Near Work, Myopia and Astigmatism
In addition to choosing the appropriate (if
any) myopic correction for near work, the
eyecare professional should also ensure that he/she
prescribes for any amount of astigmatism that
the eyes may have when they are focused at near.
As this amount can be different from the amount
of astigmatism that the eyes have when focused at
distant objects, the practitioner should ideally
perform a separate test for the astigmatism while
the patient focuses at a near object.
The main reason for the change in astigmatism at near is related
to the presence of a separately innervated focusing mechanism for
the optical defect of astigmatism. This mechanism is often referred
to as meridional or astigmatic accommodation. Although
the presence of this separate control for astigmatism has been disputed
in the past, I have presented the necessary evidence at an international
optometic conference in 1997 in support of the presence of meridional
accommodation. A good understanding of the mechanism will enable
the eye care practitioner to prescribe proactively. That is, he/she
can then more confidently predict the way that the visual system
reacts to any visual correction, thus enabling the practitioner
to chose a prescription that will help the patient have better eyesight
in the long term. You may wish to refer any health professional
who is interested in reading this scientific paper to the "Eyecare
Professionals" division of this website or directly link to
Meridional (Astigmatic) Accommodation.
Wearing the appropriate amount of
astigmatic correction is important for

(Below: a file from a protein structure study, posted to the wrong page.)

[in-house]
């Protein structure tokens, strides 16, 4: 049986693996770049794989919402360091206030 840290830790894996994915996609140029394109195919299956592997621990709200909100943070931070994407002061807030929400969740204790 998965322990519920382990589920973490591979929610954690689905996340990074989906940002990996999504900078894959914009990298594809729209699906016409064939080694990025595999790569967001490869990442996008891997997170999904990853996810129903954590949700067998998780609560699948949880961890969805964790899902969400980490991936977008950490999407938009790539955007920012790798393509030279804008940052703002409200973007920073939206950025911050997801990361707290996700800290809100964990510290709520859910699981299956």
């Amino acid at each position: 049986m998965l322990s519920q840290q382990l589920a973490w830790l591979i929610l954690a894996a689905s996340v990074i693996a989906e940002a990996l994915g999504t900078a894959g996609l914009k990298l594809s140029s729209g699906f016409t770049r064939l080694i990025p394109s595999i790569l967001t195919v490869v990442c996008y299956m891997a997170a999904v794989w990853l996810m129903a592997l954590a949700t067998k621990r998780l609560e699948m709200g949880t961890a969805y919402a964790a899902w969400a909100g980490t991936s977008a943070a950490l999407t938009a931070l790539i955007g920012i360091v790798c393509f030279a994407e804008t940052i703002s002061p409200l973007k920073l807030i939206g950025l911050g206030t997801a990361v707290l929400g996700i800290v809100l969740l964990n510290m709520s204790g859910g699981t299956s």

several reasons. If the prescription for
astigmatism is not optimal, this can lead to fatigue
or eye ache, especially when there is concurrent
long-sightedness of the eyes as well. Also, the
vision at near can become blurred due to
fatigue of the neuro-muscular system that is
involved in controlling the eye's astigmatism (i.e.
Meridional Accommodation system). To overcome
this slightly blurred vision, one often leans
forwards to see small print better from a closer
distance. This may happen without the
individual being conscious of it, and is
associated with some adverse effects. Firstly the
individual has to focus harder because of the
closer distances involved, leading to more rapid
fatigue and/or the development of myopia (short-sightedness).
Another adverse effect of leaning closer towards
small print on a VDU etc., is increased neck
tension, which in the long term may cause
more permanent neck problems and headaches.
An ideal yet simple way of keeping a good
distance from books or other printed
material is to use a reading stand.
This has several benefits. Firstly it will help
to prevent eye fatigue and myopia.
A reading stand enables printed material to be
presented at right angles to the line of sight
and also enables a greater reading distance. This
helps to prevent excessive focusing of the eyes
and allows the reader to more easily refocus onto
a distant object as he/she is already facing
almost straight ahead. (See Appendix I below for
benefits of regularly refocusing into the
Another benefit of a reading stand is that it
will allow the reader to rest his/her back on the
chair's back support and have the head
comfortably supported in a fairly erect posture.
This will minimise the strain on the spine and
its muscles, and help to prevent neck pain
and related headaches. In cases where the paper
is glossy, a reading stand can also help to minimise
glare caused by overhead lights.